Source to Tap Project - Do Agri-Environmental Schemes have an Impact on Water Quality?

Date published: 06 October 2022

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A new study has demonstrated that for every £1 invested in providing farmers with on-farm advice and implementing the right measure in the right locations, a £3.36 benefit in terms of drinking water quality can be realised over a 30-year period.

The Source to Tap project is a €4.9M cross-border partnership project aimed at improving water quality in rivers and lakes in the Derg and Erne catchments.

A pilot agri-environmental scheme and associated community engagement/education programme resulted in a 24% reduction in the herbicide MCPA concentration in the raw river water abstracted for drinking water treatment.

The findings arise from the Source to Tap project, which is a €4.9M cross-border partnership project aimed at improving water quality in rivers and lakes in the Derg and Erne catchments. This agri-environmental scheme also awarded €1.16 million in grants to farmers to adopt more sustainable land management practices in the 384 km2 River Derg drinking water catchment.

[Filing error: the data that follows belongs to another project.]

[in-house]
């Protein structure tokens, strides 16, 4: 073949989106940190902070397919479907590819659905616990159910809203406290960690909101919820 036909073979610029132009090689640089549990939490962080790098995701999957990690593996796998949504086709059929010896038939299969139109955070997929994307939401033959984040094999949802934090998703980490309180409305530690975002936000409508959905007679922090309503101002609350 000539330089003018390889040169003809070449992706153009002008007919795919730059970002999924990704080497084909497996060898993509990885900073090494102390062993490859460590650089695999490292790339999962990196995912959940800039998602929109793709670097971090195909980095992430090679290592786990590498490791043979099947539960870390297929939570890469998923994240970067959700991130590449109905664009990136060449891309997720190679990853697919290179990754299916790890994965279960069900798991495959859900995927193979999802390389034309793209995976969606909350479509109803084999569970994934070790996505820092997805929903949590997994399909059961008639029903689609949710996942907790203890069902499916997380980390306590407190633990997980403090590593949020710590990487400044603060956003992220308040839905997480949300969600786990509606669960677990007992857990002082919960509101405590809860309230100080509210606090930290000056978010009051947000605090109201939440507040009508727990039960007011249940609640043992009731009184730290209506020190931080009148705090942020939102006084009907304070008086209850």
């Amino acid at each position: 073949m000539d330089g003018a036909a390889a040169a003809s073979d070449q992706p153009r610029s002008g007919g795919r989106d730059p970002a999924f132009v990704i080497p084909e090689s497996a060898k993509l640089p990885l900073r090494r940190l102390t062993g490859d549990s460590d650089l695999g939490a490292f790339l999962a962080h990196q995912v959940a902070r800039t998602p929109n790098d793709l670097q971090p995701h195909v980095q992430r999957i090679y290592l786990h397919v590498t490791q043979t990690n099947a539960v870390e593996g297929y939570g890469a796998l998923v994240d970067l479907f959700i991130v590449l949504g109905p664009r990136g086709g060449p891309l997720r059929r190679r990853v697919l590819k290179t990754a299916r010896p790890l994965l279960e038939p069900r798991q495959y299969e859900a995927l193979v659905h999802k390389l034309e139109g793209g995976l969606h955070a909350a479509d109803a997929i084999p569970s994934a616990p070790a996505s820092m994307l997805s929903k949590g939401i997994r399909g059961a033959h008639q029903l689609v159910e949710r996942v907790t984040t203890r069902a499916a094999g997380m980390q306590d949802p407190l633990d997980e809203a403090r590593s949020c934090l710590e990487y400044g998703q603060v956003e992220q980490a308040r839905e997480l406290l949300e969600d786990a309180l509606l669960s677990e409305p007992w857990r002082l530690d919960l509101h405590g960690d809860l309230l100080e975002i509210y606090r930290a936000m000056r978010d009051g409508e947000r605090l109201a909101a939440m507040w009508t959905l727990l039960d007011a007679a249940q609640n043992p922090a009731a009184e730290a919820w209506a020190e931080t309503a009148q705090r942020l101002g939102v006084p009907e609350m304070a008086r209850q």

As a result of the scheme the quantity of MCPA lost from land to the River Derg was reduced by 41%, to 26.6 kg in 2021, from what would have been expected in the absence of intervention. The majority of cost savings resulting from this major project were achieved because regulatory breaches in MCPA trigger substantial capital and operational spends for water treatment that could be avoided with effective catchment management. The findings of the study highlight the value of partnership between government, non-government organisations and farmers in addressing agricultural sustainability.